As you described the situation GPS/chartplotter would have given you more information but would you have interpreted the rocks that you saw to be the correct rocks?
Hard to go back and rethink the incident I know. My conclusion would be that a person can misinterpret any kind of visual information whether you are using dead reckoning or GPS. I'm glad you missed the rocks and you made it through ok.
I wonder how many groundings have occured because people have trusted their chartplotters more than their visuals. I know a lot of people won't admit it but I know of two incidents where overconfidence in GPS has put people soft aground when all they had to do was trust their visual sightings.
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Old 06-07-2006, 12:20   #10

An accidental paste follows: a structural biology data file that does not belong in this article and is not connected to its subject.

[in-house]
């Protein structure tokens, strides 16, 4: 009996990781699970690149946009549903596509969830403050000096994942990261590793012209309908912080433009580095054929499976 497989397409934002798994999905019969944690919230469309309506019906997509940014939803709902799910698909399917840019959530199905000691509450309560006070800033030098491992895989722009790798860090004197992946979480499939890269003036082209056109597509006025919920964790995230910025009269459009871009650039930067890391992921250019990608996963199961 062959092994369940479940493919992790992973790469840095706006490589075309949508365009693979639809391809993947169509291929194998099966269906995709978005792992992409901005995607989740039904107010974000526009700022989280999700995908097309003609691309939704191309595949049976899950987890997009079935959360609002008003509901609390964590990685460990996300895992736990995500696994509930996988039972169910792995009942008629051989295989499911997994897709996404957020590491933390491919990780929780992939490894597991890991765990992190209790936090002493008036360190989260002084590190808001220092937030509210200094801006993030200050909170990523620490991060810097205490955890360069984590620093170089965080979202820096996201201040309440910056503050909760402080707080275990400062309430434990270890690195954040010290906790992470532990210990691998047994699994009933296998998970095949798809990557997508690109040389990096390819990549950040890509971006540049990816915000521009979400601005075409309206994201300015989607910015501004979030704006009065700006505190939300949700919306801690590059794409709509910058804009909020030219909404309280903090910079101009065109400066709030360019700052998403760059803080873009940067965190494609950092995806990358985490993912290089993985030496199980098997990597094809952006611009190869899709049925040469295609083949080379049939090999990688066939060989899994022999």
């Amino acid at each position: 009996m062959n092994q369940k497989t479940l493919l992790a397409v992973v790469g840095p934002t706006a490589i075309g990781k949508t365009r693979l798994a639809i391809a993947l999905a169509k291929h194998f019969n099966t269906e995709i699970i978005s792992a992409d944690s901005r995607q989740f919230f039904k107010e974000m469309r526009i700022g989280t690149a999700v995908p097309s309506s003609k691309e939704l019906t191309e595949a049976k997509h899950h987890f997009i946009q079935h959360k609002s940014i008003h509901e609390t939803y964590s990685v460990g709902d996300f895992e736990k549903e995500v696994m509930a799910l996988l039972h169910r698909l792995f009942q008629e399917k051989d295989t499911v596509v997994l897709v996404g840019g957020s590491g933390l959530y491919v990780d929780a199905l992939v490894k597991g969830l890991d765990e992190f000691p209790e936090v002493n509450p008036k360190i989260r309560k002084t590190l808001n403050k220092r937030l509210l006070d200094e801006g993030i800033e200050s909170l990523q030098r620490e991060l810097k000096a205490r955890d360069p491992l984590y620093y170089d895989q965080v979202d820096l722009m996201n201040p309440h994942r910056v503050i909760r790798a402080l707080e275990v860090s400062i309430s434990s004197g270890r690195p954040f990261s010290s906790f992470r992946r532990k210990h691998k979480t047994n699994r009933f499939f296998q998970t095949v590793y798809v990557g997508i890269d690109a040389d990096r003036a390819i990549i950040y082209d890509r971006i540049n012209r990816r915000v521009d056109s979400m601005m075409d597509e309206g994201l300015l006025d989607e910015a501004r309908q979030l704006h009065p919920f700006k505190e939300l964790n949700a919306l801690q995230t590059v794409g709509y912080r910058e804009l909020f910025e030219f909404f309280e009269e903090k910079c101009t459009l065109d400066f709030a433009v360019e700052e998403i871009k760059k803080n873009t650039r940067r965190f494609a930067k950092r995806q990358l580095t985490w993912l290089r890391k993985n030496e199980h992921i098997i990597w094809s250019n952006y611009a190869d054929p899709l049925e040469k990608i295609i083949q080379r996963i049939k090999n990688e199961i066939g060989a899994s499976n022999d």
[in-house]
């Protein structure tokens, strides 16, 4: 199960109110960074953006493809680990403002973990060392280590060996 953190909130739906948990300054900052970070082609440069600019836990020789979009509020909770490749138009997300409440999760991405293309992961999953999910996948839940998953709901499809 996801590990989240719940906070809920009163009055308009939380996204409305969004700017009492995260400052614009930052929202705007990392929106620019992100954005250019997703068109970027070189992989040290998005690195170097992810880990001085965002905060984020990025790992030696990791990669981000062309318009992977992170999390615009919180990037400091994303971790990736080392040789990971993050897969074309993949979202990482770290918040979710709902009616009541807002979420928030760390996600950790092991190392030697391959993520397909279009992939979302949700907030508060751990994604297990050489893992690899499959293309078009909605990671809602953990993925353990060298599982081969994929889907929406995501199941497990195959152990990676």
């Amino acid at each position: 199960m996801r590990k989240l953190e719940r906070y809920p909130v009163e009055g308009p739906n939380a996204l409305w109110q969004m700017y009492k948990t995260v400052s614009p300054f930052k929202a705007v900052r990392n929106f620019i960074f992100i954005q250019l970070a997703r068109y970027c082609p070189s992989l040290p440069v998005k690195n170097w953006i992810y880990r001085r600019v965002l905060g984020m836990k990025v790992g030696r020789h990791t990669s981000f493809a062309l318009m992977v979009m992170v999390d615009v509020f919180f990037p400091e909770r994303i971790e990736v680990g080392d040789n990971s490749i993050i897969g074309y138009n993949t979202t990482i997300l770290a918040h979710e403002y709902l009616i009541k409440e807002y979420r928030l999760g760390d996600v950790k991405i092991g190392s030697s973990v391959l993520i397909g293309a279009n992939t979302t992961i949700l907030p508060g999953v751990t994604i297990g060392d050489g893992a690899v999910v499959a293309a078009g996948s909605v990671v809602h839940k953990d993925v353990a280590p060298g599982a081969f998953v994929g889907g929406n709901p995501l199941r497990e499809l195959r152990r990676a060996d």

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Should be looking at the echosounder and comparing that to the chart soundings on the plotter anyway, as that gives a good indication when things are not right.
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Old 06-07-2006, 17:46   #11
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I think traditional navigational techniques are highly over rated. With all the factors working for you or against you - like wind and current and tide - and accurate fixes (not); most positions are "soft" at best. I'm not saying don't use them, I'm not; but what I am saying is that getting an accurate fix, taking into account all the variables, isn't that exact some of the time unless you are in area with lots of referent points.

Anything that can add to the picture like radar, chart plotters, depth sounders is an asset - though GPS was available to you at the time. When I was in the Navy as an officer, I saw lots of navigational errors made - and caught once loran and radio direction finders were factored in.